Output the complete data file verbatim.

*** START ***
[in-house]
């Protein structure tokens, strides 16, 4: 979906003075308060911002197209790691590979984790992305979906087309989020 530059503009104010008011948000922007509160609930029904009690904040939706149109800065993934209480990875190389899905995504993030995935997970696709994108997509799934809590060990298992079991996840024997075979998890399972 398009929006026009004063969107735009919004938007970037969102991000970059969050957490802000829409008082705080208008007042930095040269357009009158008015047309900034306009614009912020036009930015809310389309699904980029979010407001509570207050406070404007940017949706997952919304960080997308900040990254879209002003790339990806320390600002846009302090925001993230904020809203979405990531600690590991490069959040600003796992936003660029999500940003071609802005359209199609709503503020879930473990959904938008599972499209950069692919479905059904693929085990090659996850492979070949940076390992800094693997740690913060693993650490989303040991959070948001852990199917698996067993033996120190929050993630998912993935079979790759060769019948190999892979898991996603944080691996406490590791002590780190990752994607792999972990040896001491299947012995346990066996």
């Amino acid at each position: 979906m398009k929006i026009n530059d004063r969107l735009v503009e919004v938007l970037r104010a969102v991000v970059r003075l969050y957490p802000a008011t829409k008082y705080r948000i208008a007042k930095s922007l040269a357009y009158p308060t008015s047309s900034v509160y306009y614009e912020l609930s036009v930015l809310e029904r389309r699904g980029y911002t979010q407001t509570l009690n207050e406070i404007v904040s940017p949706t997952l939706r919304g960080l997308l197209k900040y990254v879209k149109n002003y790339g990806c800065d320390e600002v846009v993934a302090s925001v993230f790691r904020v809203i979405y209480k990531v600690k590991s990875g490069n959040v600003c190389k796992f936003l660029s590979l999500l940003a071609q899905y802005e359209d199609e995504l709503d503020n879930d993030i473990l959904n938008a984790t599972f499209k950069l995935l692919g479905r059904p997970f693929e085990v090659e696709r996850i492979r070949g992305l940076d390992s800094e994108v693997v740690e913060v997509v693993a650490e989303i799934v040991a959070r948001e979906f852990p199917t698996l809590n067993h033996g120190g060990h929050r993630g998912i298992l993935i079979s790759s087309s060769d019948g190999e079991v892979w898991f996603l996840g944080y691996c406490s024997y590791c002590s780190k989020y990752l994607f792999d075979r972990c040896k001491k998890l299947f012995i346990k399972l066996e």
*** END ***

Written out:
[in-house]
């Protein structure tokens, strides 16, 4: 979906003075308060911002197209790691590979984790992305979906087309989020 530059503009104010008011948000922007509160609930029904009690904040939706149109800065993934209480990875190389899905995504993030995935997970696709994108997509799934809590060990298992079991996840024997075979998890399972 398009929006026009004063969107735009919004938007970037969102991000970059969050957490802000829409008082705080208008007042930095040269357009009158008015047309900034306009614009912020036009930015809310389309699904980029979010407001509570207050406070404007940017949706997952919304960080997308900040990254879209002003790339990806320390600002846009302090925001993230904020809203979405990531600690590991490069959040600003796992936003660029999500940003071609802005359209199609709503503020879930473990959904938008599972499209950069692919479905059904693929085990090659996850492979070949940076390992800094693997740690913060693993650490989303040991959070948001852990199917698996067993033996120190929050993630998912993935079979790759060769019948190999892979898991996603944080691996406490590791002590780190990752994607792999972990040896001491299947012995346990066996």
């Amino acid at each position: 979906m398009k929006i026009n530059d004063r969107l735009v503009e919004v938007l970037r104010a969102v991000v970059r003075l969050y957490p802000a008011t829409k008082y705080r948000i208008a007042k930095s922007l040269a357009y009158p308060t008015s047309s900034v509160y306009y614009e912020l609930s036009v930015l809310e029904r389309r699904g980029y911002t979010q407001t509570l009690n207050e406070i404007v904040s940017p949706t997952l939706r919304g960080l997308l197209k900040y990254v879209k149109n002003y790339g990806c800065d320390e600002v846009v993934a302090s925001v993230f790691r904020v809203i979405y209480k990531v600690k590991s990875g490069n959040v600003c190389k796992f936003l660029s590979l999500l940003a071609q899905y802005e359209d199609e995504l709503d503020n879930d993030i473990l959904n938008a984790t599972f499209k950069l995935l692919g479905r059904p997970f693929e085990v090659e696709r996850i492979r070949g992305l940076d390992s800094e994108v693997v740690e913060v997509v693993a650490e989303i799934v040991a959070r948001e979906f852990p199917t698996l809590n067993h033996g120190g060990h929050r993630g998912i298992l993935i079979s790759s087309s060769d019948g190999e079991v892979w898991f996603l996840g944080y691996c406490s024997y590791c002590s780190k989020y990752l994607f792999d075979r972990c040896k001491k998890l299947f012995i346990k399972l066996e």